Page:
Treasuries rally as Korea, Hurricane fears rise

US 10-year treasuries hit lowest level since US election

Treasuries rally as Korea, Hurricane fears rise
Steve Randall
Risk-averse investors returned from the Labour Day weekend to a cocktail of tension including North Korea and Hurricane Irma.

The cautious tone boosted safer havens such as gold, while Treasuries saw their biggest rally since March with yields for 10-year US bonds tumbling to a 10-month low of 2.06% (down 10 basis points).

President Trump’s pledge for a forceful response to the latest North Korean nuclear test was coupled with dovish comments from the Fed on interest rates. Minneapolis Fed President Neel Kashkari warned that the hikes in recent years could be damaging the US economy.

While politics remains volatile, so does the weather, with Hurricane Irma threatening devastation in the Caribbean and the potential for it to hit Florida by the weekend.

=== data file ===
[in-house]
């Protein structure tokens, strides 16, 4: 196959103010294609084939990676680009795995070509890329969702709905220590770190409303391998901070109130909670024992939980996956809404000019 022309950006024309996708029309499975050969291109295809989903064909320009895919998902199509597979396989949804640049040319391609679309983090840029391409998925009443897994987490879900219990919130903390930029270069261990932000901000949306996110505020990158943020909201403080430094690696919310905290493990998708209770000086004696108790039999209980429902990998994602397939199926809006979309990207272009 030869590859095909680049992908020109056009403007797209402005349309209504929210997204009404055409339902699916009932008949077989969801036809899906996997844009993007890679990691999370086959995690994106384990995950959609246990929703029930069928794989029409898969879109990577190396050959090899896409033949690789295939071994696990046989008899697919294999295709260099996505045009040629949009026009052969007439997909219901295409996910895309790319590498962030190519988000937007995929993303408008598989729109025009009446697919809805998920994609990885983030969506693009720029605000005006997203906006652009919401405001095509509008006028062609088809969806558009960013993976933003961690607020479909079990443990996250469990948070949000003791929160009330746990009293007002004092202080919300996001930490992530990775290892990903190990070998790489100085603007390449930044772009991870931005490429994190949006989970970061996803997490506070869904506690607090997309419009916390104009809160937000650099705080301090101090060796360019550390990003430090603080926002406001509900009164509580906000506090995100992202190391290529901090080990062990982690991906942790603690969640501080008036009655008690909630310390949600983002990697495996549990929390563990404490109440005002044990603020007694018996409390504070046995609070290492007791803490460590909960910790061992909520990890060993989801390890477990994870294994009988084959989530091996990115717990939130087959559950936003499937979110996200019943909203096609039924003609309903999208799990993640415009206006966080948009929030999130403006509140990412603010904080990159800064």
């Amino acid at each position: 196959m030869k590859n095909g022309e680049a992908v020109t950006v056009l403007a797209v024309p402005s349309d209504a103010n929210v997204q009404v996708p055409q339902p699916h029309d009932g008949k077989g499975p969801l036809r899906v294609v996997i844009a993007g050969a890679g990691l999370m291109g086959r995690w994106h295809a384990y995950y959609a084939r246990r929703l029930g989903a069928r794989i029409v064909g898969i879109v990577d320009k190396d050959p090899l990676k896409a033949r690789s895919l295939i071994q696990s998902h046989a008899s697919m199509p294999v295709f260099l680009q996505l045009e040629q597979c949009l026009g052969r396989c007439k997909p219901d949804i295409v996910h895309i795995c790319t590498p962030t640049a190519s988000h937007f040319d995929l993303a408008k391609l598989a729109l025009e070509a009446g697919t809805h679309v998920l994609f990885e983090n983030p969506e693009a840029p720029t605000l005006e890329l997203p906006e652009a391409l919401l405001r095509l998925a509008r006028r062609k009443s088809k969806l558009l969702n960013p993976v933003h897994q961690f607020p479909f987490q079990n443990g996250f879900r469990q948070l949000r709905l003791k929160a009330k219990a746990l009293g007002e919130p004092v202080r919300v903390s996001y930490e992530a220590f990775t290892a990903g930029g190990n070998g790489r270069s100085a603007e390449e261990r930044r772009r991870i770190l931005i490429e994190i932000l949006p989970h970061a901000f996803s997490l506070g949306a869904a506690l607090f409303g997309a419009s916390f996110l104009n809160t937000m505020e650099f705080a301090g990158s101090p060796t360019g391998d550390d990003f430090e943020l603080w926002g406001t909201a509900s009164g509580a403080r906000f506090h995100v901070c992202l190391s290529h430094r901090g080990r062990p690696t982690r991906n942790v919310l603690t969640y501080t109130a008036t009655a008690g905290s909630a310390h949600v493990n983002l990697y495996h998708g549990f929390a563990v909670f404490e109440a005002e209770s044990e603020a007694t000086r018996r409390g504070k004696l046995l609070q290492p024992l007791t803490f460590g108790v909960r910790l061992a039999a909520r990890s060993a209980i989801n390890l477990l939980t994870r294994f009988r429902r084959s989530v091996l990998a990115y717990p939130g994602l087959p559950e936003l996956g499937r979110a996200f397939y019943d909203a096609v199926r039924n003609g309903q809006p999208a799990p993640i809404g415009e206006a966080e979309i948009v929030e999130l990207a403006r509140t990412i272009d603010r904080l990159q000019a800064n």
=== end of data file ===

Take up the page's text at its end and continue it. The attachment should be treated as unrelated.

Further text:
The growth for Treasuries came as equities slumped with the Dow Jones shedding more than 200 points (1.07%) and sharp declines for the S&P500 and Nasdaq. The main TSX index dropped 101 points (0.67%).

CIBC head of fixed income at CIBC Atlantic Trust Private Wealth Management Gary Pzegeo said that the move to Treasuries was a “flight to safety” but not a classic one.

“We are not seeing weakness in risk assets in fixed income,” he told the Financial Times.

The other unusual note for the rise in Treasuries was that there was also a jump for corporate debt issuance by companies including Apple, IBM and Toyota with more than $20 billion expected to be raised.

Treasuries often suffer from corporate debt issuance as money managers divert funds.